54. “The Apartment” (Billy Wilder, 1960)
54. “Battleship Potemkin” (Sergei Eisenstein, 1925)
54. “Sherlock Jr.” (Buster Keaton, 1924)
54. “Le Mépris” (Jean-Luc Godard 1963)
54. “Blade Runner” (Ridley Scott 1982)
59. “Sans soleil” (Chris Marker 1982)
60. “Daughters of the Dust” (Julie Dash 1991)
60. “La dolce vita” (Federico Fellini 1960)
60. “Moonlight” (Barry Jenkins 2016)
63. “Casablanca” (Michael Curtiz 1942)
63. “GoodFellas” (Martin Scorsese 1990)
63. “The Third Man” (Carol Reed 1949)
66. “Touki Bouki (Djibril Diop Mambéty 1973)
67. “The Gleaners and I” (Agnès Varda 2000)
67. “Metropolis” (Fritz Lang 1927)
67. “Andrei Rublev” (Andrei Tarkovsky 1966)
67. “The Red Shoes” (Michael Powell & Emeric Pressburger 1948)
67. “La Jetée” (Chris Marker 1962)
72. “My Neighbour Totoro” (Miyazaki Hayao 1988)
72. “Journey to Italy” (Roberto Rossellini 1954)
72. “L’avventura” (Michelangelo Antonioni 1960)
75. “Imitation of Life” (Douglas Sirk 1959)
75. “Sansho the Bailiff” (Mizoguchi Kenji 1954)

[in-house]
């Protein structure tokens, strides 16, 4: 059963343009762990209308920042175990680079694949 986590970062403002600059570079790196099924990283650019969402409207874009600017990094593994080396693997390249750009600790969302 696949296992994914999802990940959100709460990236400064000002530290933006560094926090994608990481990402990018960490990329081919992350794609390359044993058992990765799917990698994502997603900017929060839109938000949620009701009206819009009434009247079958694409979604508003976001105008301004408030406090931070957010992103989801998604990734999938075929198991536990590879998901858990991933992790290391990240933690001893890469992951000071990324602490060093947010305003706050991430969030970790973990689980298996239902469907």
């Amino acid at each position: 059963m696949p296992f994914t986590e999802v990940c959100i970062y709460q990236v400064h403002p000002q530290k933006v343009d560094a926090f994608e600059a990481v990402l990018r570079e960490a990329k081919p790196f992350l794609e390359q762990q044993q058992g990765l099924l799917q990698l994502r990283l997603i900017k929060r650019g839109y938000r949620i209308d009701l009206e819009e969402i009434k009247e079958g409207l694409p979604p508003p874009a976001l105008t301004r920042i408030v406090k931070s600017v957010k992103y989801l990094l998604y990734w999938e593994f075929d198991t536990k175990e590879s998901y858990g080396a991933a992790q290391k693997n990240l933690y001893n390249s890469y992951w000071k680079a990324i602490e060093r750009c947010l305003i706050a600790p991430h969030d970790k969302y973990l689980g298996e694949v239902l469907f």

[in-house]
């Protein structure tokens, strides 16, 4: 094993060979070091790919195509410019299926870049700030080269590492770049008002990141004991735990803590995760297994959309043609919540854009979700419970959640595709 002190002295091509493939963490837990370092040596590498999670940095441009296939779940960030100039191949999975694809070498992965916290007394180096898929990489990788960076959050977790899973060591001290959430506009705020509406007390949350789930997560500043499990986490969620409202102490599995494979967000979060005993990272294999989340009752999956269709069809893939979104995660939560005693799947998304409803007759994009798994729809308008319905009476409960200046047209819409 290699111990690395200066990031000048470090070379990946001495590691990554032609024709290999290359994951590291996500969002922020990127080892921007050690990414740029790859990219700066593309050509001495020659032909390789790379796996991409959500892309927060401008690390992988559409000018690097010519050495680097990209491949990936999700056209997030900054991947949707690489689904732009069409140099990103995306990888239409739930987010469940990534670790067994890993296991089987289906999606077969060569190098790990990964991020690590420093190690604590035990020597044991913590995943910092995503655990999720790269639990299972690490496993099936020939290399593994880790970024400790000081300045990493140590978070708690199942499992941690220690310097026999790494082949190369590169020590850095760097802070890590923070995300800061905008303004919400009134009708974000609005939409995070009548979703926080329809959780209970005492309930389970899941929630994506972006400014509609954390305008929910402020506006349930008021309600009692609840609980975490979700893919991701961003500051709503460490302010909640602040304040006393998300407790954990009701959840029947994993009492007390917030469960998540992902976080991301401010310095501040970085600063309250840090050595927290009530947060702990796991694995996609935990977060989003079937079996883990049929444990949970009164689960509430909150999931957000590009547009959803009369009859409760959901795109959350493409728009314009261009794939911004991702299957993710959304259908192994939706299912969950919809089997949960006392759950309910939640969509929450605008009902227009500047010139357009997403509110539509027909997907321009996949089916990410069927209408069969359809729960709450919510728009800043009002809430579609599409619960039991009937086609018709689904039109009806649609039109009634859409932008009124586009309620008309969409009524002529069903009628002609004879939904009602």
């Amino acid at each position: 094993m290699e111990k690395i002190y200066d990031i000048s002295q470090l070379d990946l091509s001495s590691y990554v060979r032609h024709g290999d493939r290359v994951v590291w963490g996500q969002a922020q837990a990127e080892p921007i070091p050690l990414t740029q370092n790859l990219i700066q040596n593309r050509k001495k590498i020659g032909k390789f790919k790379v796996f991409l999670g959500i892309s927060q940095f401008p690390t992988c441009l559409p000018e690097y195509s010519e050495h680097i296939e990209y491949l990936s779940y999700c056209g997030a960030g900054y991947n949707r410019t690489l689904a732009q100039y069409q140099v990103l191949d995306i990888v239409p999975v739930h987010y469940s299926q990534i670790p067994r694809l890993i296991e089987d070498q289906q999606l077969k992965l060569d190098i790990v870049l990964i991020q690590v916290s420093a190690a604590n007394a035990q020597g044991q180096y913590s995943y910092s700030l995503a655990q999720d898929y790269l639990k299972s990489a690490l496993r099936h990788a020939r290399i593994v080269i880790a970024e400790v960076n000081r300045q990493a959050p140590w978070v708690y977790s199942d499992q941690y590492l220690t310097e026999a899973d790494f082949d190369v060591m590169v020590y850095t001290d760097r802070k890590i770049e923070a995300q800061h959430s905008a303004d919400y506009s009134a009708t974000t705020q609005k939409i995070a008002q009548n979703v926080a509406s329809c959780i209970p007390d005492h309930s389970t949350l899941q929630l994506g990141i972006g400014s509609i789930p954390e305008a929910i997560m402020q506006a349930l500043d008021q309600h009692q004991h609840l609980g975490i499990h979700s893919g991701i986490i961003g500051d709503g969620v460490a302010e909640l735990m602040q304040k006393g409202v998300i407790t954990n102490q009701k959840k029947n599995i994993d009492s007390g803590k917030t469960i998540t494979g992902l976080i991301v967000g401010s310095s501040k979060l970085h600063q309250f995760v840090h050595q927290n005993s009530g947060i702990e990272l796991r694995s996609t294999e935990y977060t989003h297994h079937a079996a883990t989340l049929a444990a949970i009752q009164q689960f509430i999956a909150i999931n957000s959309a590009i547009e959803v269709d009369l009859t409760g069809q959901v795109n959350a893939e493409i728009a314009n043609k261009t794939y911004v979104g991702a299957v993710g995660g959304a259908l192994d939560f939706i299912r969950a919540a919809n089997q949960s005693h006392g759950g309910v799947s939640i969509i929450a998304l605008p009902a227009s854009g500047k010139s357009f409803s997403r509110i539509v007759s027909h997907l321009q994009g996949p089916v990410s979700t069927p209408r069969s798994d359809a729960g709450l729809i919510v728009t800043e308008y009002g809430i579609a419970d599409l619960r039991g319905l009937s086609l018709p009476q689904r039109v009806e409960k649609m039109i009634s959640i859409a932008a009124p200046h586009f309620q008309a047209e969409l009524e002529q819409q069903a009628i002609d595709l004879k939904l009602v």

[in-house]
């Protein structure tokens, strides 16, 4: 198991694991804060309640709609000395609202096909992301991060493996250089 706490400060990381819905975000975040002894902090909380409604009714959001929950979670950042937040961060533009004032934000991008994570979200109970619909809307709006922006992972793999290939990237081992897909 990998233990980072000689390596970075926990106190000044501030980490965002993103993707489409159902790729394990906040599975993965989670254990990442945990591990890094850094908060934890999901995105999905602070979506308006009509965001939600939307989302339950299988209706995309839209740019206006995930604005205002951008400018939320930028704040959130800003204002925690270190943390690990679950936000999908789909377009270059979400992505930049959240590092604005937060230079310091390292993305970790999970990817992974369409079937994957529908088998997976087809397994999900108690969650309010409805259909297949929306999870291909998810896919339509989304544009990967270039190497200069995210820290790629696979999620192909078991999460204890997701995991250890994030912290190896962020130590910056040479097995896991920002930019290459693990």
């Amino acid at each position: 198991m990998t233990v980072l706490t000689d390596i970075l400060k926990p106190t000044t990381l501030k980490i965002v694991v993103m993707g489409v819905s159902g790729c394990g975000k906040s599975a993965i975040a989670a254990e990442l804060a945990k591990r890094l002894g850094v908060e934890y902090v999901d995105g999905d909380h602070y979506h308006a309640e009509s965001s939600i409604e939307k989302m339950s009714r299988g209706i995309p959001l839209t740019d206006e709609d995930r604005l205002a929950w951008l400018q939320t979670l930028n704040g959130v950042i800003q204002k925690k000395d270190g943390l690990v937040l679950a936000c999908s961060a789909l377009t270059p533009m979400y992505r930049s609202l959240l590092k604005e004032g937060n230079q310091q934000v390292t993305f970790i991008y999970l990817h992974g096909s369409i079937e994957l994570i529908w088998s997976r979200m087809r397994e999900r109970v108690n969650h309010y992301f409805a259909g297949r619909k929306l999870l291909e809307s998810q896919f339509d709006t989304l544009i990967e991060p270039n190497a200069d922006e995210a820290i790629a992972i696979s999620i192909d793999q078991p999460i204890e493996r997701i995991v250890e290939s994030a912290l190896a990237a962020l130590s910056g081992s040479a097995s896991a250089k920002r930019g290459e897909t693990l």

75. “Spirited Away” (Miyazaki Hayao 2001)
78. “A Brighter Summer Day” (Edward Yang 1991)
78. “Sátántangó” (Béla Tarr 1994)
78. “Céline and Julie Go Boating” (Jacques Rivette 1974)
78. “Modern Times “(Charlie Chaplin 1936)
78. “Sunset Blvd.” (Billy Wilder 1950)
78. “A Matter of Life and Death” (Michael Powell & Emeric Pressburger 1946)
84. “Blue Velvet” (David Lynch 1986)
84. “Pierrot le fou” (Jean-Luc Godard 1965)
84. “Histoire(s) du cinéma” (Jean-Luc Godard 1988-1998)
84. “The Spirit of the Beehive” (Victor Erice, 1973)
88. “The Shining” (Stanley Kubrick, 1980)
88. “Chungking Express” (Wong Kar Wai, 1994)
90. “Madame de…” (Max Ophüls, 1953)
90. “The Leopard” (Luchino Visconti, 1962)
90. “Ugetsu” (Mizoguchi Kenji, 1953)
90. “Parasite” (Bong Joon Ho, 2019)
90. “Yi Yi” (Edward Yang, 1999)
95. “A Man Escaped” (Robert Bresson, 1956)
95. “The General” (Buster Keaton, 1926)
95. “Once upon a Time in the West” (Sergio Leone, 1968)
95. “Get Out” (Jordan Peele, 2017)
95. “Black Girl” (Ousmane Sembène, 1965)
95. “Tropical Malady” (Apichatpong Weerasethakul, 2004)

From N.Y. Times coverage: